Tributary uses d3.js and SVG to provide graphics rendering capabilities. All tributary really does is provide an svg element. When the code in the editor is changed, the svg element is emptied and the code is evaluated. The assumption here is that the code will draw something in the svg element. The editor has been modified so that whenever you click on a number or a color string an interactive slider or color picker will pop up. Moving the slider will modify the number and redraw (by re-executing the code for each number change) automatically, allowing you to quickly see how a certain value affects your visualization.
Besides d3.js, tributary code snippets have access to Underscore.js and Backbone.js as well as jQuery. The code editor is powered by CodeMirror, with the color picker powered byColor Picker and the sliders powered by jQuery UI.
This project excites me everyday, mostly because it makes coding a much more interactive experience which also makes it much easier to code with other people. Because you get instant visual feedback it’s also possible to code live in front of other people in a way that wasn’t exciting before. As a teaching tool your words come alive as you type out the code and as a rapid prototyping tool you can iterate quickly with a domain expert as they suggest changes or ask interesting questions.
With all the attention being given to Virgin Galactic's impressive list of future celebritynauts (Ashton! Branson! Beiber!), its spaceship's impressive capabilities for microgravity research have been largely overlooked.
The private space plane, called SpaceShipTwo, is set to begin carrying passengers to the edge of space on suborbital rides in 2014. Already, 600 people have signed up for flights, including actors Ashton Kutcher and Angelina Jolie, singers Justin Beiber and Katy Perry, and Virgin Galactic's celebrity founder himself, Sir Richard Branson.
SpaceShipTwo has 500 cubic feet (14 cubic meters) of interior space available for experiments, the most of any of the crewed suborbital vehicles now under development. The passenger cabin can fit the equivalent of 20 space shuttle mid-deck locker equivalents as well as a flight test engineer who will run experiments.
The Guardian Royal baby rumbled: the science behind a royal birth The Guardian The Duchess of Cambridge very recently gave birth to a baby boy. This has caused much of the UK media and beyond to go into overdrive as the story develops.
Reegan Bourgeois's insight:
Stop the presses! A WOMAN had a BABY somewhere in the world. Definitely makes for big time news. Sometimes I wonder how we made it this far...
We’re in the midst of a bionic revolution, yet most of us don’t know it. One of the definitions of sanity is the ability to tell real from unreal.
Robotics, Cyborgs, Augmented Reality, Synthetic Biology, Artificial Intelligence, and human enhancement technologies are only some of the fields, which are changing the ‘situation’ to which we need construct a new model of reality.
The world to which we were accustomed and through which we ‘made sense’ and constructed awareness to is no longer.
We may not realize the immediate implications of these technologies, but make no mistake, as soon as sense extensions become a widespread phenomena (and we believe that is soon) our Situational awareness will change accordingly and the theory of mind we each construct and carry will be altered irrevocably.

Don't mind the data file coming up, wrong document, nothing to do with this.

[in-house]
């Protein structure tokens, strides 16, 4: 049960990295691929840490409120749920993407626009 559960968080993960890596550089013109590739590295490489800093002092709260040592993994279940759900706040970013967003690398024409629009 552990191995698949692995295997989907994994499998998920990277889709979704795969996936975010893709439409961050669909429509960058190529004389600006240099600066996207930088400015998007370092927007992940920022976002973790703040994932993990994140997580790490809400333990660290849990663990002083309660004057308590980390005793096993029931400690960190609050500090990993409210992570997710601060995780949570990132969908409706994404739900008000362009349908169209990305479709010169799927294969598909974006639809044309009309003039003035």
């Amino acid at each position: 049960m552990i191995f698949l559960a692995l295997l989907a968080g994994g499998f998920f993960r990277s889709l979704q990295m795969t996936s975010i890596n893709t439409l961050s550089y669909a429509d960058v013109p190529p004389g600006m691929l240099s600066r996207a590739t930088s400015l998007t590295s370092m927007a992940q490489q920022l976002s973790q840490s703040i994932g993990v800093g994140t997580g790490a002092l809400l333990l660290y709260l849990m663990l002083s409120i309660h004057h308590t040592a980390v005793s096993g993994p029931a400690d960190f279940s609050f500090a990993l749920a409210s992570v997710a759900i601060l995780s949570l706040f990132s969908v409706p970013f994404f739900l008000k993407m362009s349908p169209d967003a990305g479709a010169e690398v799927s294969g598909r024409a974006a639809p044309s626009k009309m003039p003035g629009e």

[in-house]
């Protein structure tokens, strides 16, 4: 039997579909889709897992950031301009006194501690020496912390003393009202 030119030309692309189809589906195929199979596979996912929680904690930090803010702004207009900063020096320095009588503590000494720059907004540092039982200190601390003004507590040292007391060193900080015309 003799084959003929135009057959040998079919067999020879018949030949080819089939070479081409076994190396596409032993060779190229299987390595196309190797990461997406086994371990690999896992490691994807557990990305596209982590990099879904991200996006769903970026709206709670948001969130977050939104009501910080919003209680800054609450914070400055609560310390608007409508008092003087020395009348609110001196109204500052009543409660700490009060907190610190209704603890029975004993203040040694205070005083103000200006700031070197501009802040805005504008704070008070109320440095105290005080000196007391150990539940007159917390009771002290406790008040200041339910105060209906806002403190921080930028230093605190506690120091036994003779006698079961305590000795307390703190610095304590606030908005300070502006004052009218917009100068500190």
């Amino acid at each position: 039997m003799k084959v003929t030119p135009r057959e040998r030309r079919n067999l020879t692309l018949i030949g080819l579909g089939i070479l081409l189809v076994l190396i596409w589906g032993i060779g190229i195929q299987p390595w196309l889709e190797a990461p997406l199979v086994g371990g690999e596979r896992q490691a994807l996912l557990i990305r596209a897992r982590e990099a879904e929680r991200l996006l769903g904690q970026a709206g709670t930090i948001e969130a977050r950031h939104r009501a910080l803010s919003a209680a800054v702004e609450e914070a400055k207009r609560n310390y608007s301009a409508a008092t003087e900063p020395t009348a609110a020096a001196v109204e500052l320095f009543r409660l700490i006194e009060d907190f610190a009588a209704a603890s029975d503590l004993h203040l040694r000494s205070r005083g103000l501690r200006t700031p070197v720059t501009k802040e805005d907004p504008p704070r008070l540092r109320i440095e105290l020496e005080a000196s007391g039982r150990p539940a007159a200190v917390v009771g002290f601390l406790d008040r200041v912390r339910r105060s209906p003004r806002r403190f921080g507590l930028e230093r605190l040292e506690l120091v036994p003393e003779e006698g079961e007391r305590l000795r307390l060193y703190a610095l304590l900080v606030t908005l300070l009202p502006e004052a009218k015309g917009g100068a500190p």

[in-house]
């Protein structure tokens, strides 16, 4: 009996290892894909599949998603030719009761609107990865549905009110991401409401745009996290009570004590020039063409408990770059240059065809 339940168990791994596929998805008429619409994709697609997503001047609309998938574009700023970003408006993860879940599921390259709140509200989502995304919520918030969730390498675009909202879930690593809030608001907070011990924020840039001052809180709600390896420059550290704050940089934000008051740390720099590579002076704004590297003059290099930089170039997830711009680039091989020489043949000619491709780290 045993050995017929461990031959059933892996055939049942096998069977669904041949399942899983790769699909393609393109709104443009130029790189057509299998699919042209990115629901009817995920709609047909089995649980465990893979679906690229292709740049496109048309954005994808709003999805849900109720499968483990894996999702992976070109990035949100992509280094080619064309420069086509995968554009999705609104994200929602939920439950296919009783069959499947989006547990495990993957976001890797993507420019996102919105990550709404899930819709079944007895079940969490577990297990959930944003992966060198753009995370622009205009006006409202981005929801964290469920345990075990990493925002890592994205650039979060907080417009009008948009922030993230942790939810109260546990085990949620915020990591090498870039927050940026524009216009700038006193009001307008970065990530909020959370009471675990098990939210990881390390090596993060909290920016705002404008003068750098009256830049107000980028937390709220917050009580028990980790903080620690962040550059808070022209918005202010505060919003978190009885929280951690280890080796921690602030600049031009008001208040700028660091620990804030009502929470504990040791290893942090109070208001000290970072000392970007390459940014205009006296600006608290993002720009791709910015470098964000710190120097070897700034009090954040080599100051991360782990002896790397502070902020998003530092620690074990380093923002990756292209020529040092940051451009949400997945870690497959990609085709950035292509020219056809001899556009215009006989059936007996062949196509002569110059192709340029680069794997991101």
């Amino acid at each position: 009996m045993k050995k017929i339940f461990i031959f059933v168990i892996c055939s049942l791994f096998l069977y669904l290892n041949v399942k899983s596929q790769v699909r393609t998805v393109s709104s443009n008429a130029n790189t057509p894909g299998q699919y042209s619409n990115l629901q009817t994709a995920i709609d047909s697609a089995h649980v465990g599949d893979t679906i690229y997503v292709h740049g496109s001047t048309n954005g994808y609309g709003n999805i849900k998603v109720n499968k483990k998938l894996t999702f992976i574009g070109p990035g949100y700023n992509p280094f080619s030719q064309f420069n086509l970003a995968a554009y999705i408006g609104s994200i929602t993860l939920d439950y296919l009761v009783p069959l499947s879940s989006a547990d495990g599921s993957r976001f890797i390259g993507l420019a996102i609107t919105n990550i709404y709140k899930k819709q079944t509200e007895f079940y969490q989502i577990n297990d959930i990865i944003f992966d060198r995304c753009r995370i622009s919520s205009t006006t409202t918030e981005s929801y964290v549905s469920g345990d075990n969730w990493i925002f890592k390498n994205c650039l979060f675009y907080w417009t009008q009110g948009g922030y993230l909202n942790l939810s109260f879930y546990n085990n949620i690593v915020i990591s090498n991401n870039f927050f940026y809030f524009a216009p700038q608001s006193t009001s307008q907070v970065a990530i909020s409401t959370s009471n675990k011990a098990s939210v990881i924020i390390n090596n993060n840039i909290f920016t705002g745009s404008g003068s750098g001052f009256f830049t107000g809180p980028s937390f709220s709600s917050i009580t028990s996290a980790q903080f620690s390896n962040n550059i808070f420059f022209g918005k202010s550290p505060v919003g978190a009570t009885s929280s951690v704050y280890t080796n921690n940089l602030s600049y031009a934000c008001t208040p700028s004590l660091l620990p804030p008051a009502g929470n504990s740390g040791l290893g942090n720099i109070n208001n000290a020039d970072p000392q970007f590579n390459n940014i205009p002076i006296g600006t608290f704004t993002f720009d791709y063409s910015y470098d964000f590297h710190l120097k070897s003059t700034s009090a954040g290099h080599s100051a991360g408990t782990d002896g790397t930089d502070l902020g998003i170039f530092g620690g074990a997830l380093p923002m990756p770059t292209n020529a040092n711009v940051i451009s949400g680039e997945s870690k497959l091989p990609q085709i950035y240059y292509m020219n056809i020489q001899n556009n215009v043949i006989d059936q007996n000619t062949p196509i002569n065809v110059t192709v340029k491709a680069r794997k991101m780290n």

LMU microbiologist PD Dr. Ralf Heermann and Professor Helge Bode of the Goethe-University in Frankfurt have just reported the discovery of a previously unknown bacterial "language". Their findings are detailed in the latest issue of the journal Nature Chemical Biology. "Our results demonstrate that bacterial communication is much more complex than has been assumed to date," Heermann says.
The bacterial communication system that is currently best understood uses N-acylhomoserine lactones (AHLs) as signals. These compounds are made by enzymes that belong to the group of LuxI-family synthases. Transmitting cells secrete the signal and neighboring cells recognize the concentration via a LuxR-type receptor. Signal perception changes the pattern of gene expression in the receiving cells, which results in alterations in their functional properties or behavior. However, many bacteria have LuxR receptors but lack any LuxI homolog, so that they cannot produce AHLs. These receptors are referred to as LuxR solos.
Ralf Heermann and Helge Bode have now discovered a type of ligand that binds to LuxR solos. As model system, they chose the species Photorhabdus luminescens, a pathogenic bacterium that is lethal to insects.
"We have identified a new class of bacterial signaling molecules, which are produced by a previously unknown biochemical route," explains Helge Bode, Merck Professor of Molecular Biotechnology at Goethe-Universität Frankfurt. It turns out that a LuxR solo of this bacterium responds to compounds called alpha-pyrones, specifically to photopyrones. Furthermore, the researchers have identified the pyrone synthase (PpyS) that catalyzes the biosynthesis of photopyrones. The pyrone-based signaling system allows the bacteria to recognize one another, whereupon they produce a surface factor that causes cell clumping. Heermann and Bode assume that this collective behavior makes the cells less vulnerable to the insect's innate immune system, and then allows them to kill their victims by the production of various of toxins." P. luminescens is a useful model organism, because it is related to many human pathogens, including coliform bacteria such as enterohemorrhagic E. coli (EHEC) and well as plague bacteria," Heermann points out.
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